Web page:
Creating Your Own SLP-Based Token Using Memo
Creating an SLP-based token on the platform is easy and takes only a minute if you already have an account on the onchain social network. Memo allows you to choose a ticker, name, the number of decimals your token will be divisible by, a document URL, and the number of tokens you want to create.

Signing up for Memo takes less than a minute and from here you can browse the platform and load up your account with BCH. A small fraction of BCH is needed for when you’re using Memo because every action is done onchain for a tiny number of satoshis. This includes setting your profile name, description, and your profile picture. It’s good to have a small fraction of BCH in your Memo wallet for token creation as well. You don’t need to add a lot of funds as anyone can mess around with Memo with as little as $0.10-0.50 worth of bitcoin cash.

Creating Your Own SLP-Based Token Using Memo
The Memo platform allows you to store, send and receive SLP-based tokens. The Memo wallet provides a Simple Ledger Protocol address and you can toggle between sending BCH and tokens with ease.

After getting a feel for the functionality of Memo, head to the page and the platform will allow you to generate an SLP token based on your specifications. This means you can customize the token’s ticker, the name, how many decimals the token can be divided by, and the initial quantity. Further, you can also tether a web link to the tokens as well giving them more personalization.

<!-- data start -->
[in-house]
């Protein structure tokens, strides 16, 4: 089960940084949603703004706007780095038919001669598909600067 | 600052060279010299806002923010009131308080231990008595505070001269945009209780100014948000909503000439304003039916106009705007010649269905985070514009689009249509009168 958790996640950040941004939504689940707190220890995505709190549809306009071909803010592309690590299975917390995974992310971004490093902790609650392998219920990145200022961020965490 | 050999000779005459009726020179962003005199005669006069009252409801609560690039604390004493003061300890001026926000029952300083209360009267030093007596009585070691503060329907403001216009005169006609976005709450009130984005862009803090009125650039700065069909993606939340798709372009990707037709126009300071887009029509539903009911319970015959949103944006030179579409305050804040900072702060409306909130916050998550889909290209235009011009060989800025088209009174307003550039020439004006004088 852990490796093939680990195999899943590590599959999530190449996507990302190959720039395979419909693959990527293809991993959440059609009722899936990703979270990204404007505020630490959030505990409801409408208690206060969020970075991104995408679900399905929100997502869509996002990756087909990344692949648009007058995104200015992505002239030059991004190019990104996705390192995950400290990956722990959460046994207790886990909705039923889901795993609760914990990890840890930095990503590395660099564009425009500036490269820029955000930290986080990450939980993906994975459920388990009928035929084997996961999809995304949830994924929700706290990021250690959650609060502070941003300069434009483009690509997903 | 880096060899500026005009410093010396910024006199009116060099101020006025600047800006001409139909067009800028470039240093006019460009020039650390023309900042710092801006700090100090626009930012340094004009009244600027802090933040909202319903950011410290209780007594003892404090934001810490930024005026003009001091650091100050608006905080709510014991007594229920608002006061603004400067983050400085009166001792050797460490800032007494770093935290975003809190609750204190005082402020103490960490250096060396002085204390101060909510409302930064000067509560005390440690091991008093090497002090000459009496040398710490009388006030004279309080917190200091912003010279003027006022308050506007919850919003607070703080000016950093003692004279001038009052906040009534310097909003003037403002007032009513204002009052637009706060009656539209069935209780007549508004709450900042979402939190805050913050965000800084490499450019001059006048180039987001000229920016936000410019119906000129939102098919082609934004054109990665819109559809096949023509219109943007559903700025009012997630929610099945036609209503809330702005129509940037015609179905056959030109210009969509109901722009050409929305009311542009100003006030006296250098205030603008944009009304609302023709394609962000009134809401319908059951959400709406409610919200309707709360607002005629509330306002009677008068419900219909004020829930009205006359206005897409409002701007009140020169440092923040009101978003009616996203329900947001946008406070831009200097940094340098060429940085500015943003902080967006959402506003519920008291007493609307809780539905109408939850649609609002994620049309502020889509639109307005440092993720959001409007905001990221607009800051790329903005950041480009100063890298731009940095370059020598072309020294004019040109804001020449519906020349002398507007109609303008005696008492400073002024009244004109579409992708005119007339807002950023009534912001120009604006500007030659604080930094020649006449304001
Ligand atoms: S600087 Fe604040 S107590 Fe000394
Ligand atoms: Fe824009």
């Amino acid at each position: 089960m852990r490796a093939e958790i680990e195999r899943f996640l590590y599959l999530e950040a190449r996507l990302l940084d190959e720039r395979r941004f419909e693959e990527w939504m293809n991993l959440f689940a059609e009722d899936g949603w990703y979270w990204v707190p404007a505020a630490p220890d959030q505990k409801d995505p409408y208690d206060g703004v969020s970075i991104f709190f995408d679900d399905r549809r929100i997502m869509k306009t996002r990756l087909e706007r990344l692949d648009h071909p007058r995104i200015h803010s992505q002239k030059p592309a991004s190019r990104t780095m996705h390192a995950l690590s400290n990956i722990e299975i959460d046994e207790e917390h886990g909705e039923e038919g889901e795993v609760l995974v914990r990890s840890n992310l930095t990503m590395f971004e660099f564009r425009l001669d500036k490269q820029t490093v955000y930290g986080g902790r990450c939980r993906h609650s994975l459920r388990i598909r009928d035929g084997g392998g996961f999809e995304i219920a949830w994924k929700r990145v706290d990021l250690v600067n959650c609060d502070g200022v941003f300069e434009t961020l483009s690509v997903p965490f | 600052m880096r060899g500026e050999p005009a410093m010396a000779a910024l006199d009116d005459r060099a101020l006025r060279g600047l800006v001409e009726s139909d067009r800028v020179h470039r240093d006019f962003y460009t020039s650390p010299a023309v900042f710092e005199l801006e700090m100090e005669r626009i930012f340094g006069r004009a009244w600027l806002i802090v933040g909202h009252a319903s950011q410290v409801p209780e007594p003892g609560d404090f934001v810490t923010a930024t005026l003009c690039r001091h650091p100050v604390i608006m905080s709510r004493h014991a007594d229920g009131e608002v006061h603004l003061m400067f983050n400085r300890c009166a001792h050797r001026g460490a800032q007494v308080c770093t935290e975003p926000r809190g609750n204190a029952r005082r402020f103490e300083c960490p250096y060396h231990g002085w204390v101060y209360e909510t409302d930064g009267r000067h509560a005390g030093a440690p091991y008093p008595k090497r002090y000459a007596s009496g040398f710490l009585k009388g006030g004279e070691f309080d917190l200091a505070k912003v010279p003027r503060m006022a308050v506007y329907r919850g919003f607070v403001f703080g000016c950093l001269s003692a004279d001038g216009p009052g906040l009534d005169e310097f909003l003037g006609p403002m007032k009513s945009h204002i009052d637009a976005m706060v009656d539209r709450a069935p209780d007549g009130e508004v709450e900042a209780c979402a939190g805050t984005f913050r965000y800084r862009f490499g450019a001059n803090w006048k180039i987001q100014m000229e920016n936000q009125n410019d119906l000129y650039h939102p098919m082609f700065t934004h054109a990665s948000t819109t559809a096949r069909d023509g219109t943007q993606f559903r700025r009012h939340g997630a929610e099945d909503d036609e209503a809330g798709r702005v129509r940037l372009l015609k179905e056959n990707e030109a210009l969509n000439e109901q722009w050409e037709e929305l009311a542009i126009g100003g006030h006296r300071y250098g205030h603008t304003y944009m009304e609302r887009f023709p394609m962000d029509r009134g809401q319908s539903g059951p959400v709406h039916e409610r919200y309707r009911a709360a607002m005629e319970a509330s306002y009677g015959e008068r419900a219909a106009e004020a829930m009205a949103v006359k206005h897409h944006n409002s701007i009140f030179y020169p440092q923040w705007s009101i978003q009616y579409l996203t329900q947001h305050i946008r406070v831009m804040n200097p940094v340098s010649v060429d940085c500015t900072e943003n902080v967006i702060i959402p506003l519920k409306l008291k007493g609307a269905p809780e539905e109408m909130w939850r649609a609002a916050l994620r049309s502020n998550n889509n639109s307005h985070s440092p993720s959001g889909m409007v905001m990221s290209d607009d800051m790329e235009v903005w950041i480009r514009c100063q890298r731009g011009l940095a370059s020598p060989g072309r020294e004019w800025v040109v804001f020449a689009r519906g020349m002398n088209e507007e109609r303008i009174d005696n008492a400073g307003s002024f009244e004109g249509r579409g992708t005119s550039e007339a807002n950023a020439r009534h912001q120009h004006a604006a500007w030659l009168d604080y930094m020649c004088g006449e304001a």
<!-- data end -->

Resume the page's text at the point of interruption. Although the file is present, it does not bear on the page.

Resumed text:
Creating Your Own SLP-Based Token Using Memo
The one thing you should note when creating an SLP token using is that the genesis creation is announced on your user profile. Further, when you send SLP tokens on Memo they will also be recorded on your profile. If you don’t want your token announced in this fashion then choosing to create an SLP token with Electron Cash would be more preferable for you.

For my example creation, I created a bunch of tokens called “The Triforce of Wisdom” and the token’s ticker is called “Zelda.” I decided to make Zelda tokens non-divisible, but you can make tokens divisible by 9 decimals. From here I decided to create 45 billion Zelda and I also attached a URL to these tokens which lead to the official Zelda homepage.